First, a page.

One of last year's top-performing emerging markets and the
corresponding may be up to their old tricks again if an economic
data point delivered Wednesday night is any indication.
While most Americans were sleeping, the Philippines said its
2012 GDP surged 6.6 percent buoyed by growth of 6.8 percent in
the fourth quarter.
Growth of 6.6 percent for the year was well above the
government's own estimate of five percent to six percent.
Importantly per capita GDP, or GDP divided by the population,
surged to 8.8 percent from 2.2 percent in 2011.
Of the three members of the Association of Southeast Asian
Nations (ASEAN) that have released 2012 GDP data, the Philippines
has easily topped Singapore and Vietnam, which posted growth
1.1 percent and 5.4 percent, respectively
GDP reports, even the good ones, are not guarantees of
immediate price response with the corresponding
. However, it is not outlandish to say the most round of economic
growth figures from the Philippines is very good news for the
iShares MSCI Philippines Investable Market Index Fund (NYSE:
EPHE, coming off a year in which it was one of the
best-performing emerging markets ETFs, is up 6.3 percent
year-to-date and has joined in the Philippine Stock Exchange PSEi
Index in making a series of fresh all-time highs. The ETF touched
a new all-time high of $37.40 Wednesday before settling at
Details of the GDP report indicate EPHE can keep moving higher
this year. Improvement in the construction and manufacturing
sectors aided growth while strong
domestic demand helped insulate the Philippines
from a slowing global economy
. Regarding the first point, EPHE is poised to benefit from a
Philippine construction and manufacturing boom because the ETF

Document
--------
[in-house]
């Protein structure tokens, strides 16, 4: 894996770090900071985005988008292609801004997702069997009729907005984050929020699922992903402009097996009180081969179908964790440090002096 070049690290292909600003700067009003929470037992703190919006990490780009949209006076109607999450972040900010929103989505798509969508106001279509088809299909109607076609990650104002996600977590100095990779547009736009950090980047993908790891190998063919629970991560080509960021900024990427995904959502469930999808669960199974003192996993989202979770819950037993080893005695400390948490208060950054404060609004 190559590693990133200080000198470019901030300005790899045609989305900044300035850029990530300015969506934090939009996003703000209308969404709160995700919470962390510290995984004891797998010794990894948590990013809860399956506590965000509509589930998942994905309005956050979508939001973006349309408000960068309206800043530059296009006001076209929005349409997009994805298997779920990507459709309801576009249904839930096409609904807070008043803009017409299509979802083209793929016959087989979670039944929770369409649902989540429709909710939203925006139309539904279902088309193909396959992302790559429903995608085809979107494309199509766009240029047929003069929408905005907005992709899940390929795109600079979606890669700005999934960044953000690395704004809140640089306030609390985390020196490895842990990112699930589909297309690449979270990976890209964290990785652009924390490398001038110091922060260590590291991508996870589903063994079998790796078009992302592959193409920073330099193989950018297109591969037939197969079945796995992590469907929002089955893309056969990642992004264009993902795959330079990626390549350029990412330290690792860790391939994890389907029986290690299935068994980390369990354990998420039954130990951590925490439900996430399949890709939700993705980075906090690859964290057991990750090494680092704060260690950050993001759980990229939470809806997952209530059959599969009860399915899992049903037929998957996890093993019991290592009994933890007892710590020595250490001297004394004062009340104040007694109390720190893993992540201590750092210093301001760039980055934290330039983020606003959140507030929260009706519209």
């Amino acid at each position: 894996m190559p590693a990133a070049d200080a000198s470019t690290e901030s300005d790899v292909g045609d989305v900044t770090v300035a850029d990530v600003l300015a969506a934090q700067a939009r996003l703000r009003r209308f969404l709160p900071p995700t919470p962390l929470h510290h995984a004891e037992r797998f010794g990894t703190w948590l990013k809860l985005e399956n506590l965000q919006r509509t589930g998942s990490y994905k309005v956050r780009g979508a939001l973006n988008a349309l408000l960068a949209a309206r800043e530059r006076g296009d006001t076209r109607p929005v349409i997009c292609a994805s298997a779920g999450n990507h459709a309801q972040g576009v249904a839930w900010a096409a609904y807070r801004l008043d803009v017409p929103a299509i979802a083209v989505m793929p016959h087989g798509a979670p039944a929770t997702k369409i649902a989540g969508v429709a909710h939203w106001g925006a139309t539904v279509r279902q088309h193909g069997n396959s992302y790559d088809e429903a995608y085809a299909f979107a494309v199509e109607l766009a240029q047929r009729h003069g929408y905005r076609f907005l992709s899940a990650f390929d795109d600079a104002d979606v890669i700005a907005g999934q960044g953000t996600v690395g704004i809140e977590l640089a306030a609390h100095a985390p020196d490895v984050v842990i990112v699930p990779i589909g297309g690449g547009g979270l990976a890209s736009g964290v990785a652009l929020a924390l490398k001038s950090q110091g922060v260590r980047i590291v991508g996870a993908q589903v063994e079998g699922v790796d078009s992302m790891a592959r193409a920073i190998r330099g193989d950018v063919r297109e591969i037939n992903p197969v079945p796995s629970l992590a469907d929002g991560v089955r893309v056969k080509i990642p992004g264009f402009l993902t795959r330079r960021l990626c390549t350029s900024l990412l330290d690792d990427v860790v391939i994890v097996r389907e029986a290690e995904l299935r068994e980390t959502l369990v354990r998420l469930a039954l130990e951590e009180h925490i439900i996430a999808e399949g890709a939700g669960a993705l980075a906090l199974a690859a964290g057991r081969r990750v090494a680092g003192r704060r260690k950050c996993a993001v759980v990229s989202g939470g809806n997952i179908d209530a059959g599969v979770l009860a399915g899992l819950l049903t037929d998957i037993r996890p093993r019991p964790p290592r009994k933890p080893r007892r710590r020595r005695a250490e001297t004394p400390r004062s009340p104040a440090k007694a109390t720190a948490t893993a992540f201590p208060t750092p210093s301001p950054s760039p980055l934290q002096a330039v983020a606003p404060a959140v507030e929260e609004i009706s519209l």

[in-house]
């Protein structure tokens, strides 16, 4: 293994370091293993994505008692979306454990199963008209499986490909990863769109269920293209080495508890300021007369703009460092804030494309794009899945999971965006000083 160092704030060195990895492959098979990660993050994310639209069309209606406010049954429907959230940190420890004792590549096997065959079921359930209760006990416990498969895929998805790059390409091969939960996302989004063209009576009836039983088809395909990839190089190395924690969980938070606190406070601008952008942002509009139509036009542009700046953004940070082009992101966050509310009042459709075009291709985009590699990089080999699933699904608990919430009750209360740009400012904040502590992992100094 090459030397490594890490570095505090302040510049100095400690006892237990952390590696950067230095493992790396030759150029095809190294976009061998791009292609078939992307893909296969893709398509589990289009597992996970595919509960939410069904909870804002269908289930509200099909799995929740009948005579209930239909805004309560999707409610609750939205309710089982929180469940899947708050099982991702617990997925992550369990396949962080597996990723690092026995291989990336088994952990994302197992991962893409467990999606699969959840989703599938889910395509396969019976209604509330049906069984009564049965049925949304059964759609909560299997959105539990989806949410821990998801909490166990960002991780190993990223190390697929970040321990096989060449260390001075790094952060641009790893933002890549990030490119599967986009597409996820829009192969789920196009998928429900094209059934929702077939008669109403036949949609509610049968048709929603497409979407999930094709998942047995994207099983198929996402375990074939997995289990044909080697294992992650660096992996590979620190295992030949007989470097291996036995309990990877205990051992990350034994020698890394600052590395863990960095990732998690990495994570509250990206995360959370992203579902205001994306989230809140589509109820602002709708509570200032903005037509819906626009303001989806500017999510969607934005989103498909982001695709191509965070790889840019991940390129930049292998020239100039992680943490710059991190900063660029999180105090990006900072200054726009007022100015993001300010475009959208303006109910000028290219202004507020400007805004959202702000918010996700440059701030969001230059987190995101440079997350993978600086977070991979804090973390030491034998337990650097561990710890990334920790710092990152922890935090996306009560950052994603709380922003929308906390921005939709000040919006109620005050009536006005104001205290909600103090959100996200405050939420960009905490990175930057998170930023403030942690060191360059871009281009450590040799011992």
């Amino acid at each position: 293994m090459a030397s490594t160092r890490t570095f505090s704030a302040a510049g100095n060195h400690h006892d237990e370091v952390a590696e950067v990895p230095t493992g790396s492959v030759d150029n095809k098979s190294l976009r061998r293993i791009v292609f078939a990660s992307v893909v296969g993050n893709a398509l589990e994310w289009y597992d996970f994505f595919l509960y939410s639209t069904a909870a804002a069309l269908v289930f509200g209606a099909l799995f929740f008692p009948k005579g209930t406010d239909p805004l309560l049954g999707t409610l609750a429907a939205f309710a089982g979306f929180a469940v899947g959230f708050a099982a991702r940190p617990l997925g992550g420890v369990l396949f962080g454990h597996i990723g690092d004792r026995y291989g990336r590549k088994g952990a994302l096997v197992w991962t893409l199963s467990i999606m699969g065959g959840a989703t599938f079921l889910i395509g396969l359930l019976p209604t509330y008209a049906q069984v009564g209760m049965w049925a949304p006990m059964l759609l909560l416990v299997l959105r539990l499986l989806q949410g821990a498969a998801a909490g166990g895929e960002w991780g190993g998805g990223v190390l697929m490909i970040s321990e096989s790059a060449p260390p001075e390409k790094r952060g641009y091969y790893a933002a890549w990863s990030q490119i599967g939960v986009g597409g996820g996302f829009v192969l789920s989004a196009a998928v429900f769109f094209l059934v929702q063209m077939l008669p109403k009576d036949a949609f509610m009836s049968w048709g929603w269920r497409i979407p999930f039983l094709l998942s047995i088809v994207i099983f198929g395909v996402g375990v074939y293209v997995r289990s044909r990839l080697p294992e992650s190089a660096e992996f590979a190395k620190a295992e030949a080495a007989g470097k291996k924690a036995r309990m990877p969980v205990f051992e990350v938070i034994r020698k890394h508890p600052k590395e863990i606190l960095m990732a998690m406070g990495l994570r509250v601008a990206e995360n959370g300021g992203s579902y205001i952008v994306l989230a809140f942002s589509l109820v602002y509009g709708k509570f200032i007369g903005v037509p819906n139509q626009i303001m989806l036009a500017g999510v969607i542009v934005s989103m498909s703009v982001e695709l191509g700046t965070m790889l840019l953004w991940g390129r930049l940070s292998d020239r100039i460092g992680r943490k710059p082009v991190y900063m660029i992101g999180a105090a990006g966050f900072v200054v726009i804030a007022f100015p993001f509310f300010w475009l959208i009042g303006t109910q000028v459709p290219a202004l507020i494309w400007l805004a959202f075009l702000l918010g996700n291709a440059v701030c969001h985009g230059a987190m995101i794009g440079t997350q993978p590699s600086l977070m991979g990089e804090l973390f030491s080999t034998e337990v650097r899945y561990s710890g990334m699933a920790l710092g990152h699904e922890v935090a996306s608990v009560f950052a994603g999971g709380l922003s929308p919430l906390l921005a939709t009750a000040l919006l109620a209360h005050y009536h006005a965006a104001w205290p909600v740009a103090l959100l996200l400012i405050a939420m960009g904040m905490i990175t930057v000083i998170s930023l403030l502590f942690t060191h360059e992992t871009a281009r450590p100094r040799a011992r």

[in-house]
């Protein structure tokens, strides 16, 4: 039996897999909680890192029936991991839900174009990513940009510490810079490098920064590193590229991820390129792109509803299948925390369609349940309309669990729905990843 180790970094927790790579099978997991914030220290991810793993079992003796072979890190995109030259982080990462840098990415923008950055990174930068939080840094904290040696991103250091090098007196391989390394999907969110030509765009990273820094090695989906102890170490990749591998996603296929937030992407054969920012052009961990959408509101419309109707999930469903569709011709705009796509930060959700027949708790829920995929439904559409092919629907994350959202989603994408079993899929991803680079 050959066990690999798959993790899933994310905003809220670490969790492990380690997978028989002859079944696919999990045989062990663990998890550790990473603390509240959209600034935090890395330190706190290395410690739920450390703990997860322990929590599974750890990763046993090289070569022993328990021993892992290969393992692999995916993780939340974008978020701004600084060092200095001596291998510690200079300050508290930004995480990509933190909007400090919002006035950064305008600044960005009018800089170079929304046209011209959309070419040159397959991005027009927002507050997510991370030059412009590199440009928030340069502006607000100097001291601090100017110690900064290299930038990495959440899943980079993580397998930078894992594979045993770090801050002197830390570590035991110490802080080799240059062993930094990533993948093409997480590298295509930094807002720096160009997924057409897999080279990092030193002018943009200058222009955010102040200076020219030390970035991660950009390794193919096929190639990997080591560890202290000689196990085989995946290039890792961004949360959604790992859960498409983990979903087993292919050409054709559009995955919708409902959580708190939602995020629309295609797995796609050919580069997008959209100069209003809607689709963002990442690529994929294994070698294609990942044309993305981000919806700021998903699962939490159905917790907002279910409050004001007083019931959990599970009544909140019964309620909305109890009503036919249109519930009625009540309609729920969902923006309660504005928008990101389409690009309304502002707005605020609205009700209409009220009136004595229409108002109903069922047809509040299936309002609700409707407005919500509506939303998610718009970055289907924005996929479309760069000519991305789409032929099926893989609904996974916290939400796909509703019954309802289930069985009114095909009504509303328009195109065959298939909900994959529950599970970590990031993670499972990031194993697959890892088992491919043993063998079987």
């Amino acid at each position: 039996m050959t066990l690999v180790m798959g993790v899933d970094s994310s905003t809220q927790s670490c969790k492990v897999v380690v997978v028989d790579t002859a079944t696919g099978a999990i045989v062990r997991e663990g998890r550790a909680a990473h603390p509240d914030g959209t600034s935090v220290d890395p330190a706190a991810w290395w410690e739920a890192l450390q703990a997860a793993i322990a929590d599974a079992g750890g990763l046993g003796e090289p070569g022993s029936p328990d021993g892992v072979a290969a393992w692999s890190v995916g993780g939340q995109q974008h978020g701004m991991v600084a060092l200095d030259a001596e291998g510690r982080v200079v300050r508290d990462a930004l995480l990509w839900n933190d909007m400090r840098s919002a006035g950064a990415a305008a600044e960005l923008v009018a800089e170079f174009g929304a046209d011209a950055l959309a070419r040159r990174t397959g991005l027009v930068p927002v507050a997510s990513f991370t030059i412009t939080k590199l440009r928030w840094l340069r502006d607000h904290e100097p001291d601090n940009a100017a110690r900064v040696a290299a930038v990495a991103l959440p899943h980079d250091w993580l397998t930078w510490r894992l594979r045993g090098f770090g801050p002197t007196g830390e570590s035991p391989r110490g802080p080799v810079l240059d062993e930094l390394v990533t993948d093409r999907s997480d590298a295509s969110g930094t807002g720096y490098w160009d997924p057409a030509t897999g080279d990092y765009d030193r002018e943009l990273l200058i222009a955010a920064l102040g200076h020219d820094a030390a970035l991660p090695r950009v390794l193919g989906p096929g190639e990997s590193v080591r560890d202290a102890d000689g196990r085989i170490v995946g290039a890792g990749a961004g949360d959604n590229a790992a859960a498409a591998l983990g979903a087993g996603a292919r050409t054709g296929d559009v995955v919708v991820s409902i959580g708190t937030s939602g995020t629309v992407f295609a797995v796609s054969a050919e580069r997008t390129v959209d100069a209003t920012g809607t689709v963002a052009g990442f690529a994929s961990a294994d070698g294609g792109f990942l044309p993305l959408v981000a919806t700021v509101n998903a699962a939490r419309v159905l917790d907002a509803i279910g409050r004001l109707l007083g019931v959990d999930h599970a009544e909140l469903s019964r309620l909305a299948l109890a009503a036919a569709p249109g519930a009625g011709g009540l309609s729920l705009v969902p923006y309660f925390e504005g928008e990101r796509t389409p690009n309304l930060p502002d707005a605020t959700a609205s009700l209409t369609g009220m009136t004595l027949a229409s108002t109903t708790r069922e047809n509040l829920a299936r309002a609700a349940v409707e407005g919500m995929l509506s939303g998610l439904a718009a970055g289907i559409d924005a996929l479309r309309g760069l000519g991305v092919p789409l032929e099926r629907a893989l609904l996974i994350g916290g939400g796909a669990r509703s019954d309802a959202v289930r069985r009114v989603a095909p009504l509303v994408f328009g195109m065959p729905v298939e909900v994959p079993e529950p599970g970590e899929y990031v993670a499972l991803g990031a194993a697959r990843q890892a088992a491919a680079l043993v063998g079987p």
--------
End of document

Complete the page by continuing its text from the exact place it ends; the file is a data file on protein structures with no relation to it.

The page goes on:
allocates over 24 percent of its weight to industrial stocks.
Regarding the domestic demand story, this is arguably an
under-appreciated element of the Philippine investment thesis.
Located in a corner of the globe littered with export-dependent
economies, it is easy to see why some foreigners believe the
Philippines is export-dependent as well. In Southeast Asia, that
usually means being highly dependent on China as a trading
However, China was just the Philippines' third-largest trading
partner in the first half of 2012,
well behind Japan and the U.S.
. The correlation between EPHE and China ETFs is not as intimate
as some might think.
In the past year, EPHE has offered nearly quadruple the
returns of the SDPR S&P China ETF (NYSE:
) while having a correlation of just 0.54 to GXC,
according to State Street data
A strong services sector also helped the Philippines post the
aforementioned robust growth numbers. That is not a surprise as
the Philippines has passed India as the world's top business
process outsourcing and call center destination.
Business process outsourcing
could a $25 billion industry accounting for up to
10 percent of the Philippine economy by 2016
That underscores the rising Philippine middle class, rising
domestic consumption and reduced dependence on exports.
As for EPHE, Sun Life said its base case for the Philippine
Stock Exchange Index
to rise to 6,500 over the next 12 months with
upside as high as 7,000
The index currently resides just below 6,300. Sun Life said
average Philippine corporate earnings could grow by as much as 17
percent this year and the firm named banks among its preferred
Philippine sectors for 2013, according to the Philippine Daily
Sun Life also likes some industrial-related names. In other
words, the firm is bullish on over 66 percent of EPHE's sector
For more on the Philippines, click
(c) 2013 Benzinga.com. Benzinga does not provide investment
advice. All rights reserved.
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